Well TUT-33, drilled in April 1999, targeted the Kharita and AEB reservoirs. The petrophysical analysis revealed 16 ft of good quality pay in Kharita Zone II that has a 19% porosity, and 12% water saturation, and 19 ft of better quality pay in Kharita Zone I that has 28% porosity, and 13% water saturation.

The well, completed through the two zones commingled, produced with an ESP at an initial rate of 2,136 b/d of fluid with a 53% water cut or 1,004 bo/d (Fig. 4).

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In July 2000, the water cut reached 80% (Fig. 4). The operator, therefore, decided to work over the well to identify the water source. The belief was that Zone II was the source. Thus it was tested separately after isolating Zone I between two packers. Zone II tested 2,370 b/d of fluid with a 93% water cut or 166 bo/d.

Because of the considerable oil rate, the operator decided to keep producing from both zones commingled.

In mid November 2004, water cut reached 90% (Fig. 4); thus the operator again decided to test Zone II separately. The test produced 2,738 b/d of fluid with a 98% water cut or 55 bo/d. After isolating Zone II with a bridge plug, the operated tested Zone I on Nov. 17, 2004. That zone produced 1,846 b/d of fluid with a 93% water cut or 130 bo/d.

These tests indicated that the high-pressure difference may be causing cross flow from Zone II into Zone I. The operator, therefore, completed only Zone I with Zone II being isolated mechanically with a bridge plug.

Production during the next few days confirmed the cross flow. Five days after the completion work, the well tested at 1,835 b/d of fluid with a 41% water cut or 1,083 bo/d. The water cut continued to drop to 41% from 93% (Fig. 4).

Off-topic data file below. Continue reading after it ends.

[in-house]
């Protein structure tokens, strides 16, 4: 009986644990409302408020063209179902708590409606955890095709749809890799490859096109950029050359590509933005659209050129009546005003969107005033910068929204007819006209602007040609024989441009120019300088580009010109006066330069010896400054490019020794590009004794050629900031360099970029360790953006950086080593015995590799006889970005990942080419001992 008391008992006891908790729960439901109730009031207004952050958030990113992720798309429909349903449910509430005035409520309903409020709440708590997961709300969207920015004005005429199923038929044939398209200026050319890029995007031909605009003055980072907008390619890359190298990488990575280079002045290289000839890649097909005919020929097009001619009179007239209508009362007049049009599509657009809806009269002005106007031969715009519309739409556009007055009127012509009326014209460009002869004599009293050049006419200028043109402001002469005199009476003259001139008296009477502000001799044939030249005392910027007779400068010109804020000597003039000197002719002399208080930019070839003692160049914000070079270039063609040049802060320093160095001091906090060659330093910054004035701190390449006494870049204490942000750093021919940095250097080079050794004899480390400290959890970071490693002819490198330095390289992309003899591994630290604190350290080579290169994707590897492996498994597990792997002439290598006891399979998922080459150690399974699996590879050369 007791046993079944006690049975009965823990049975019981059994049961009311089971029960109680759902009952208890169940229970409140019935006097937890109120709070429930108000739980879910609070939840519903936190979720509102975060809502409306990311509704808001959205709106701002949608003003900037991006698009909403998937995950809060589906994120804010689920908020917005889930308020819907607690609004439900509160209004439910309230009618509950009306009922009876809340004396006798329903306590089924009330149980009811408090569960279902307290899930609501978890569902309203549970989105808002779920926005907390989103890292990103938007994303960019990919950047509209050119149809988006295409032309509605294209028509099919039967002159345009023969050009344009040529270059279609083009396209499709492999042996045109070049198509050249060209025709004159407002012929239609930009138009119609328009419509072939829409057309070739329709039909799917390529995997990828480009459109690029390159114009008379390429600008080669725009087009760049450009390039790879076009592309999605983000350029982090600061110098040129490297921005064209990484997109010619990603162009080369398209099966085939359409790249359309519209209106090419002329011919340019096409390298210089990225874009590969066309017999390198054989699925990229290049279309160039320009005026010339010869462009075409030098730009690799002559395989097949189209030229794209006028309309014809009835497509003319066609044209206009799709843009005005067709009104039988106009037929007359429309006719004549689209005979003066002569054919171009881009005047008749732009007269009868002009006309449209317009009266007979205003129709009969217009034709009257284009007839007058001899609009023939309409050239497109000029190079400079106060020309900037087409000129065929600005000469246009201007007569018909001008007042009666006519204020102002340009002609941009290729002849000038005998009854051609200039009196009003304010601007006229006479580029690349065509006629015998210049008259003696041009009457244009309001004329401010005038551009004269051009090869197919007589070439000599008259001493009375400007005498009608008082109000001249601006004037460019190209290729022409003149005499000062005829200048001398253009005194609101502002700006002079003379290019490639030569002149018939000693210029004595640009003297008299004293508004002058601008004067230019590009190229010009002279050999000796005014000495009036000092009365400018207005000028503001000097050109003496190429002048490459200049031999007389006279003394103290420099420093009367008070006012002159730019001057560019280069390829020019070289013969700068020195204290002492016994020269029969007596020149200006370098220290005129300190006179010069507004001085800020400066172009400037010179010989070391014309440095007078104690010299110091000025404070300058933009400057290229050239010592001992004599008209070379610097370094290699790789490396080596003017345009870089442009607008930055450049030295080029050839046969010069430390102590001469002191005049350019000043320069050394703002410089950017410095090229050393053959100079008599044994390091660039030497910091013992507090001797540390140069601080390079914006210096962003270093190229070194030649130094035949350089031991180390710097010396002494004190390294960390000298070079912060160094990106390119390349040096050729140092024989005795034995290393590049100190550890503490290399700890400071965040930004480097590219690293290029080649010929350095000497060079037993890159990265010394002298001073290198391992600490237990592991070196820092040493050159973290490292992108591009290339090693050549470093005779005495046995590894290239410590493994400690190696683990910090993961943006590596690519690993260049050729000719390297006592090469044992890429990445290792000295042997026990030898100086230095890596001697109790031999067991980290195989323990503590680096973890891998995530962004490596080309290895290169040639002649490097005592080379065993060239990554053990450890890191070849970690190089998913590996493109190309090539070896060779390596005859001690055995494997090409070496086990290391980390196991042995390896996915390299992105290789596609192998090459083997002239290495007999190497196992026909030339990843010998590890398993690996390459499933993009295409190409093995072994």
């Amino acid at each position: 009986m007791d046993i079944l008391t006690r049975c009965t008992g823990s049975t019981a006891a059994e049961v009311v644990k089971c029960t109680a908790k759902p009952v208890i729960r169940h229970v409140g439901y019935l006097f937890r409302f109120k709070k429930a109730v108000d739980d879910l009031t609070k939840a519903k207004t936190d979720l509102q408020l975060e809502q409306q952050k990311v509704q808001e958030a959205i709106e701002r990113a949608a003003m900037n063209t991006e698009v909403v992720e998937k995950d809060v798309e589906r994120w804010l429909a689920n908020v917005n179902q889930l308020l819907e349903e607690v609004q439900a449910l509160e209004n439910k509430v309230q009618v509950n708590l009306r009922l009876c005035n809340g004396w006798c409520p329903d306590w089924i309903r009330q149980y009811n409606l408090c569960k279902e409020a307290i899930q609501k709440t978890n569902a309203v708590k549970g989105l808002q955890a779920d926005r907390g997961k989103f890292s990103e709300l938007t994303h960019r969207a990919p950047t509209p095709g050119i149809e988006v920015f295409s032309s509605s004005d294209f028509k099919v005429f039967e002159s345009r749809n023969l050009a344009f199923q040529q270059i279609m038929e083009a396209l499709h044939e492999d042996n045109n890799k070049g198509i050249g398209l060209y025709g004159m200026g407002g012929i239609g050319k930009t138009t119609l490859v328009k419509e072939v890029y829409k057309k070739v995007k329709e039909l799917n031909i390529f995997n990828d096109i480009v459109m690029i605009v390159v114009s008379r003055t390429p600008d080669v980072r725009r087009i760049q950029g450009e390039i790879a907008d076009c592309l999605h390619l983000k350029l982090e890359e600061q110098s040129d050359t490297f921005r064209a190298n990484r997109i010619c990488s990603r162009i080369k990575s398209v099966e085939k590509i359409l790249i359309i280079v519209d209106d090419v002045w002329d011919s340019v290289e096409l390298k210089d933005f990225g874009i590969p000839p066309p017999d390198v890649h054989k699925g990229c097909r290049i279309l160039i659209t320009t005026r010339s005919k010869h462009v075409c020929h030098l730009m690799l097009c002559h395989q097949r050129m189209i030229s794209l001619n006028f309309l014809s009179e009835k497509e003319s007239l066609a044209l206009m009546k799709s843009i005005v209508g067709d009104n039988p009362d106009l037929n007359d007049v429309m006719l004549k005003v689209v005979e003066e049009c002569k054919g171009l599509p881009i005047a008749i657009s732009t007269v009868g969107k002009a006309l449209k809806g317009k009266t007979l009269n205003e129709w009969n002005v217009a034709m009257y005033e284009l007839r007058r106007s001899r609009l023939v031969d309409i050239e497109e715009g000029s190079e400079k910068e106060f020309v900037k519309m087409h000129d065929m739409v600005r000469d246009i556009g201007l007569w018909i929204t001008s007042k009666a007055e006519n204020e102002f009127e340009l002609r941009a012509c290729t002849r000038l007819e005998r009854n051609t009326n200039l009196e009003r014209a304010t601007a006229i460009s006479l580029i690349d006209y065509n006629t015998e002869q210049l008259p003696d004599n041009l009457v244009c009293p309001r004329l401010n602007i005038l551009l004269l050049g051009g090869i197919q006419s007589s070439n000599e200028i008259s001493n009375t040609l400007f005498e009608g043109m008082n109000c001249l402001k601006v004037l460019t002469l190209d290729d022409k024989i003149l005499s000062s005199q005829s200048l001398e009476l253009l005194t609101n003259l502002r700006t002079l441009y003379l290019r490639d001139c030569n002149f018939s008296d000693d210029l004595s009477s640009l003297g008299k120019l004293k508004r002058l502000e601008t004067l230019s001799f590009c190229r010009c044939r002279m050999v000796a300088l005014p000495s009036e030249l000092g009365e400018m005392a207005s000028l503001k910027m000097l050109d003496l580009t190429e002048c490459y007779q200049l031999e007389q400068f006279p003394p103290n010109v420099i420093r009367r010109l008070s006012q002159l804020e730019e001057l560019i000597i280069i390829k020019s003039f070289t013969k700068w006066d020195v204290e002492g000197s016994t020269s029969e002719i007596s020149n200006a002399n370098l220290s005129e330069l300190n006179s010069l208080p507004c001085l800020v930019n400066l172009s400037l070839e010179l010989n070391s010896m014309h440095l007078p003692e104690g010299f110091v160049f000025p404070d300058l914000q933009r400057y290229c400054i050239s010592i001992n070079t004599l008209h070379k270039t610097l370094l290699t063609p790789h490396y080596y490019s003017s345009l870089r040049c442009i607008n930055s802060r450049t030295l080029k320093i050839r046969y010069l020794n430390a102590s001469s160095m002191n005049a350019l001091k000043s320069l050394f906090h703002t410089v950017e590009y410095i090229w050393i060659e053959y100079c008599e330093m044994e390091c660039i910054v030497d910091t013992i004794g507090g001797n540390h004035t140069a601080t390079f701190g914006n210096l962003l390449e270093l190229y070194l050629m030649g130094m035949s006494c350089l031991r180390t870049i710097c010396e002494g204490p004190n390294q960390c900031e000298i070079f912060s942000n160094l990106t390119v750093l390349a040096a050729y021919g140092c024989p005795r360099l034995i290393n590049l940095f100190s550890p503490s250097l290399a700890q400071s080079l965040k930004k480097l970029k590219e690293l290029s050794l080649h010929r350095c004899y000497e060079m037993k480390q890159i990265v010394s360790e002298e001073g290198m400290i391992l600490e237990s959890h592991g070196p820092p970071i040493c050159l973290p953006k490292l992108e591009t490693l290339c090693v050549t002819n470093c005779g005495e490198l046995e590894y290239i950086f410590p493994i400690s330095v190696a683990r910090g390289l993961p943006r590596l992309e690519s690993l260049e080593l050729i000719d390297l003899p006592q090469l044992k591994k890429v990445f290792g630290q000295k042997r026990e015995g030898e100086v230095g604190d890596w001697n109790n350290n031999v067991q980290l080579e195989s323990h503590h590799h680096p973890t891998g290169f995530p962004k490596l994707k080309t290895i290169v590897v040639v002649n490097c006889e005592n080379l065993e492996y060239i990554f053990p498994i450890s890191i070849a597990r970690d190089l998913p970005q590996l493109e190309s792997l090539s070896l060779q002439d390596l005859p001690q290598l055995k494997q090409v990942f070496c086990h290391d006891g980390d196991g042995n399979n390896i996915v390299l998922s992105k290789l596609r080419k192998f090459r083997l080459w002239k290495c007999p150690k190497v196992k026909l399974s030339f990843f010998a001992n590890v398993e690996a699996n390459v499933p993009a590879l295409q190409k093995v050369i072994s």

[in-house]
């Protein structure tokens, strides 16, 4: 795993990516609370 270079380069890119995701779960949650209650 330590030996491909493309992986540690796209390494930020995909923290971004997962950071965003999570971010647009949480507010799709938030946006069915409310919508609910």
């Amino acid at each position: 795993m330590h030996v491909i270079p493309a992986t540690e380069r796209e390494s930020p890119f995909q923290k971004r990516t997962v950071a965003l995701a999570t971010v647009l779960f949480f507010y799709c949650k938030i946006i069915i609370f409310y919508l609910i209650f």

The next tests continued to confirm the cross flow. On Dec. 12, 2004, the well tested at 1,962 b/d fluid with a 51% water cut or 961 bo/d. The well after about 2 years of production produces with 90% water cut, which is less than on the first test.

The well during 2 years has produced a cumulative 400,000 bbl of oil.


  1. Gino, D. L., and Phil, R., “New Insights into Water Control-A Review of the State of the Art,” Paper No. SPE 77963, SPE Asia Pacific Oil and Gas Conference and Exhibition, Melbourne, Australia, Oct. 8-10, 2002.
  2. “Water Cut Control Methods,” Petroleum Technology Transfer Council (PTTC),, 2006.
  3. Bailey, B., et al., “Water Control,” Oilfield Review, Spring 2000, pp. 30-51.
  4. Chan, K.S., “Water Control Diagnostic Plots,” Paper No. SPE 30775, SPE ATCE, Dallas, Oct. 22-25, 2005.
  5. Seright, R.S., Lane, R.H., and Sydansk, R.D., “A Strategy for Attacking Excess Water Production,” Paper No. SPE 70067, SPE Permian Basin Oil and Gas Recovery Conference, Midland, May 15-16, 2001.
  6. Elphick, J., and Seright, R.S., “A Classification of Water Problem Types,” PNC 3rd International Conference on Reservoir Conformance, Profile Control, Water, and Gas Shut Off, Houston, Aug. 6, 1997.

The authors

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Mahmoud Abu El Ela ([email protected]) is an assistant professor of petroleum engineering, Cairo University, and also works as a petroleum process consulting engineer at Khalda Petroleum Co. He previously worked as a research engineer at Woodside Research Foundation, Curtin University of Technology-Australia. Abu El Ela holds a BSc and MSc in petroleum engineering from Cairo University and a PhD from Curtin University of Technology. He is a member of the Egyptian Engineers Syndicate and SPE.

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Ismail Mahgoub is chairman of Khalda Petroleum. He previously served as chairman for Petrozeit Co., operations general manager for Khalda Petroleum, assistant general manager for Wepco Petroleum Co., and associate professor for Cairo University. Mahgoud holds a BSc in petroleum engineering from Cairo University (Egypt) and a PhD from Institut National Polytechnique de Lorraine, Nancy, France. He is a member in the Egyptian Engineers Syndicate and SPE

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Khaled Mahmoud works as a petroleum reservoir engineer at Khalda Petroleum Co. He holds a BSc in petroleum engineering from Cairo University. Mahmoud is a member in the Egyptian Engineers Syndicate and SPE